‘Fast-rising mobile technology is making buying stuff with a tap of an app easier than ever, and shifting the way we shop. What were once permanent, brick-and-mortar stores, where shoppers look at items in a physical space, are now often pop-ups first — shops that last for a limited time only.
‘Pop-up shops are temporary retail spaces that spring up in unused premises. Leases can last as short as a single day, when brands use the spaces for a promotional event instead of testing out a market…’
A fast-rising new cab hailing app
While Uber and Lyft are under attack, Easy Taxi rises
Cab hailing app Easy Taxi raises $40M so you catch a ride in more places around the world
‘The Berlin-based company launched in 2011 out of tech incubator Rocket Internet, known for creating clones of successful tech products. Easy Taxi is one of the main go-to apps for people in search of a quick ride in Latin America, Africa, Asia, and the Middle East.
‘The company has roughly 185,000 drivers in its network and operates in more than 160 cities worldwide.
‘The company has raised $77 million to date, according to CrunchBase. Russian Phenomen Ventures led this round, with participation from Tengelmann Ventures, the investment arm of German retailer Tengelmann Group. The money will be used to help Easy Taxi capture an even larger share of the market in Latin America and Asia.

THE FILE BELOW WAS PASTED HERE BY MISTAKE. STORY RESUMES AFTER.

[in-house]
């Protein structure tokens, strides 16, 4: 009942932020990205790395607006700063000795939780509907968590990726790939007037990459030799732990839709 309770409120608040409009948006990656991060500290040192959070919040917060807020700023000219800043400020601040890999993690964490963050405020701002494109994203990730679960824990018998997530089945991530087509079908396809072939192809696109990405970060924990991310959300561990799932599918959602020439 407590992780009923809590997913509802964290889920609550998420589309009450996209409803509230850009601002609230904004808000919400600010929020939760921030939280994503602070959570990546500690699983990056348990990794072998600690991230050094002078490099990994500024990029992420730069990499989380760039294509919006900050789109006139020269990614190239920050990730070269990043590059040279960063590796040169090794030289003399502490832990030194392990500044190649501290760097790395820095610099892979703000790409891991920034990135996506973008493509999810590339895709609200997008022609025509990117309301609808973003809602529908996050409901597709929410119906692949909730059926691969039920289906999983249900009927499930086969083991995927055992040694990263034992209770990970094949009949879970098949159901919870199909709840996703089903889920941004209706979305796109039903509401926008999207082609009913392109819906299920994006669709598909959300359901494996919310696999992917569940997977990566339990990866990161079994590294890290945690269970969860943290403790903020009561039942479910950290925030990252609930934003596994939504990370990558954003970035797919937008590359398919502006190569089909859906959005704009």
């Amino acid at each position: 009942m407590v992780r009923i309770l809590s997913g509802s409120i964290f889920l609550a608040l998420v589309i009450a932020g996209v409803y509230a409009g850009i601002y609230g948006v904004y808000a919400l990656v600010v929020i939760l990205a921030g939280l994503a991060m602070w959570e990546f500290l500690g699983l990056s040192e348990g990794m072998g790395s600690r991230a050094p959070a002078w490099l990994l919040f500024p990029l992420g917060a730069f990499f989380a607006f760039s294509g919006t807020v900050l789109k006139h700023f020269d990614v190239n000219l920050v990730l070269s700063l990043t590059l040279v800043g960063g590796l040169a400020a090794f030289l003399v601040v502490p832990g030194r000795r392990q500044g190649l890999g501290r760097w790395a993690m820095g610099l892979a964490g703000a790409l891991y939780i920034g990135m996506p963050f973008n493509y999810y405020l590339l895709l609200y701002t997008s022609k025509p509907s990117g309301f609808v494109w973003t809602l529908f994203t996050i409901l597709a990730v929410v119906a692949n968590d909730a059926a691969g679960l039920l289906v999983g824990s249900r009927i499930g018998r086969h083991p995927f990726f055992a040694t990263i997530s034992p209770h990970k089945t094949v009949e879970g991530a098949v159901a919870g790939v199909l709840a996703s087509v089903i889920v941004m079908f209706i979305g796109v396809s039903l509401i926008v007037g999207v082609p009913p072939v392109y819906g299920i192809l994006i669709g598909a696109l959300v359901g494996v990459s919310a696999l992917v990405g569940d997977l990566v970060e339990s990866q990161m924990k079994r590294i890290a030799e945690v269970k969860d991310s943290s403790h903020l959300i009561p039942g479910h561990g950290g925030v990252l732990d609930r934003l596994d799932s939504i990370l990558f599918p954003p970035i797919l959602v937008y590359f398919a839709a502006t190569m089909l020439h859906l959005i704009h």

The company would be wise to stay out of the U.S., though, where the market is brimming with competition from mobile taxi reservation and ride sharing services like Uber, Hailo, Lyft, and SideCar among others…’
A perfect gift for the blind
A smart footwear instead of a cane
Vibrating Footwear Lets Visually Impaired ‘Feel’ Directions
‘Lechal’s footwear can guide the visually impaired through gentle vibrations, helping them to better navigate their environment with an intuitive and discrete wearable.
“LECHAL began as an academic project and was born out of the simple impulse to use technology to help the visually-impaired navigate their worlds better,” Sonia Benjamin, General Manager of the company, tells PSFK.
‘They are a major improvement upon standard assistive devices which communicate with the user through audio feedback. As the visually impaired depend heavily upon their sense of hearing, this can be very confusing.
‘Instead of using audio, LECHAL footwear interacts with users through haptics, a type of technology that recreates the sensation of touch. Wearers don’t need to listen to a spoken guide, as they can “feel” the directions through the shoes’ vibrations…’